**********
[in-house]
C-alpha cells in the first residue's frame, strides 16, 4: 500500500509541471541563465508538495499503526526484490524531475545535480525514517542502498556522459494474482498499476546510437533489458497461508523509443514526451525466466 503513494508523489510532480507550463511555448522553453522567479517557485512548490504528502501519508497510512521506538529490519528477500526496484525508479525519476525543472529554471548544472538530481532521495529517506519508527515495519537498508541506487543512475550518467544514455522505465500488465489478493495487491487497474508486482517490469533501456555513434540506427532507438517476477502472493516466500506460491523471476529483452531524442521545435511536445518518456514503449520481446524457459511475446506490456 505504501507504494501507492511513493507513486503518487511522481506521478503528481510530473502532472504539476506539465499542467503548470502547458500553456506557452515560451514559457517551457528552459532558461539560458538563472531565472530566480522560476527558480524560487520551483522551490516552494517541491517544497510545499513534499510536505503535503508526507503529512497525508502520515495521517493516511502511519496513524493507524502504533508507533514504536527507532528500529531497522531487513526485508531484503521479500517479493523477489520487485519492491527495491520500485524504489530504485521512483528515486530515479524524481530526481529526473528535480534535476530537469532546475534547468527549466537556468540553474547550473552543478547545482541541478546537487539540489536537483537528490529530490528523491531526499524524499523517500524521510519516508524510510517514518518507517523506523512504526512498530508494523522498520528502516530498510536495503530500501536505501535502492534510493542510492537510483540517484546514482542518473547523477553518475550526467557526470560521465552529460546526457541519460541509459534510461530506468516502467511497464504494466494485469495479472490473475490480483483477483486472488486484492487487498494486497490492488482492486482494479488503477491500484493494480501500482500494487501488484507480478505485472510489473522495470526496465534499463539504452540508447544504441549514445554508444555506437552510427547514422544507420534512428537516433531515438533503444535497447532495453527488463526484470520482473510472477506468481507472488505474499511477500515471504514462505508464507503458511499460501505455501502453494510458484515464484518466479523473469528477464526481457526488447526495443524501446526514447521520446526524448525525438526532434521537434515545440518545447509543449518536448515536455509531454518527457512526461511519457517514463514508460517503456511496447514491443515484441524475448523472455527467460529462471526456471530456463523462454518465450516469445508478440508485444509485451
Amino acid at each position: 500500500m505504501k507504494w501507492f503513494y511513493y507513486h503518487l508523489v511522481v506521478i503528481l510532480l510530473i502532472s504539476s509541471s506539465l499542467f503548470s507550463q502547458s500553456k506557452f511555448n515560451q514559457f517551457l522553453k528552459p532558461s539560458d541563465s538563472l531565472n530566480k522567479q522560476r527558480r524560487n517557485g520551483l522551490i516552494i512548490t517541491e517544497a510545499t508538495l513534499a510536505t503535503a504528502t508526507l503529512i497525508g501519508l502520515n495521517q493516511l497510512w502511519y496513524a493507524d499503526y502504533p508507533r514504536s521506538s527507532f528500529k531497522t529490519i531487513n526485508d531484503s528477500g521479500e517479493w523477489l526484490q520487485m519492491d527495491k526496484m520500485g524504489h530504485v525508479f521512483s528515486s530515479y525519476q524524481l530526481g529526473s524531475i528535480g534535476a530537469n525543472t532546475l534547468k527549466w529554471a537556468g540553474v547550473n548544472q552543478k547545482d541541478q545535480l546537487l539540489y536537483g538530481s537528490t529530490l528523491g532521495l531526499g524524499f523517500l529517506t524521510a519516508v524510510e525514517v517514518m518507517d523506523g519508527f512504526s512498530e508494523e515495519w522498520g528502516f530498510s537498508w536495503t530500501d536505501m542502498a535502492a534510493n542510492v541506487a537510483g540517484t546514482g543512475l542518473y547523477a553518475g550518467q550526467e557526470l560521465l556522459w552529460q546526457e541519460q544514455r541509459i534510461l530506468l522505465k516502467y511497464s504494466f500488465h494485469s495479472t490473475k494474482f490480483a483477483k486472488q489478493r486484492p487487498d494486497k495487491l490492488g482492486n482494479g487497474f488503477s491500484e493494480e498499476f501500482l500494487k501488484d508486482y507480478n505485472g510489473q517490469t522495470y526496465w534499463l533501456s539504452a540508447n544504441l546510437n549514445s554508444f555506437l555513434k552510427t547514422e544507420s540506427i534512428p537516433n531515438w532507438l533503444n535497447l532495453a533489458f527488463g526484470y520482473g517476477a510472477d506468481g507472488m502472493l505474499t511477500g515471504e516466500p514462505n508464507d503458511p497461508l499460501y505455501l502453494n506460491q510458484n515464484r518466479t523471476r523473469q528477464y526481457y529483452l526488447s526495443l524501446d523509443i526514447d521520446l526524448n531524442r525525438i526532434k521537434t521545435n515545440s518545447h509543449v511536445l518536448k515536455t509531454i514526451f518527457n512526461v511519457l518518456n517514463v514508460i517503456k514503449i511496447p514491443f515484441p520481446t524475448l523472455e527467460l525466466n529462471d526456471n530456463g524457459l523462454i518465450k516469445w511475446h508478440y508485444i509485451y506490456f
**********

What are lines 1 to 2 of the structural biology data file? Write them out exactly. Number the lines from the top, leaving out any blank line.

[in-house]
C-alpha cells in the first residue's frame, strides 16, 4: 500500500509541471541563465508538495499503526526484490524531475545535480525514517542502498556522459494474482498499476546510437533489458497461508523509443514526451525466466 503513494508523489510532480507550463511555448522553453522567479517557485512548490504528502501519508497510512521506538529490519528477500526496484525508479525519476525543472529554471548544472538530481532521495529517506519508527515495519537498508541506487543512475550518467544514455522505465500488465489478493495487491487497474508486482517490469533501456555513434540506427532507438517476477502472493516466500506460491523471476529483452531524442521545435511536445518518456514503449520481446524457459511475446506490456 505504501507504494501507492511513493507513486503518487511522481506521478503528481510530473502532472504539476506539465499542467503548470502547458500553456506557452515560451514559457517551457528552459532558461539560458538563472531565472530566480522560476527558480524560487520551483522551490516552494517541491517544497510545499513534499510536505503535503508526507503529512497525508502520515495521517493516511502511519496513524493507524502504533508507533514504536527507532528500529531497522531487513526485508531484503521479500517479493523477489520487485519492491527495491520500485524504489530504485521512483528515486530515479524524481530526481529526473528535480534535476530537469532546475534547468527549466537556468540553474547550473552543478547545482541541478546537487539540489536537483537528490529530490528523491531526499524524499523517500524521510519516508524510510517514518518507517523506523512504526512498530508494523522498520528502516530498510536495503530500501536505501535502492534510493542510492537510483540517484546514482542518473547523477553518475550526467557526470560521465552529460546526457541519460541509459534510461530506468516502467511497464504494466494485469495479472490473475490480483483477483486472488486484492487487498494486497490492488482492486482494479488503477491500484493494480501500482500494487501488484507480478505485472510489473522495470526496465534499463539504452540508447544504441549514445554508444555506437552510427547514422544507420534512428537516433531515438533503444535497447532495453527488463526484470520482473510472477506468481507472488505474499511477500515471504514462505508464507503458511499460501505455501502453494510458484515464484518466479523473469528477464526481457526488447526495443524501446526514447521520446526524448525525438526532434521537434515545440518545447509543449518536448515536455509531454518527457512526461511519457517514463514508460517503456511496447514491443515484441524475448523472455527467460529462471526456471530456463523462454518465450516469445508478440508485444509485451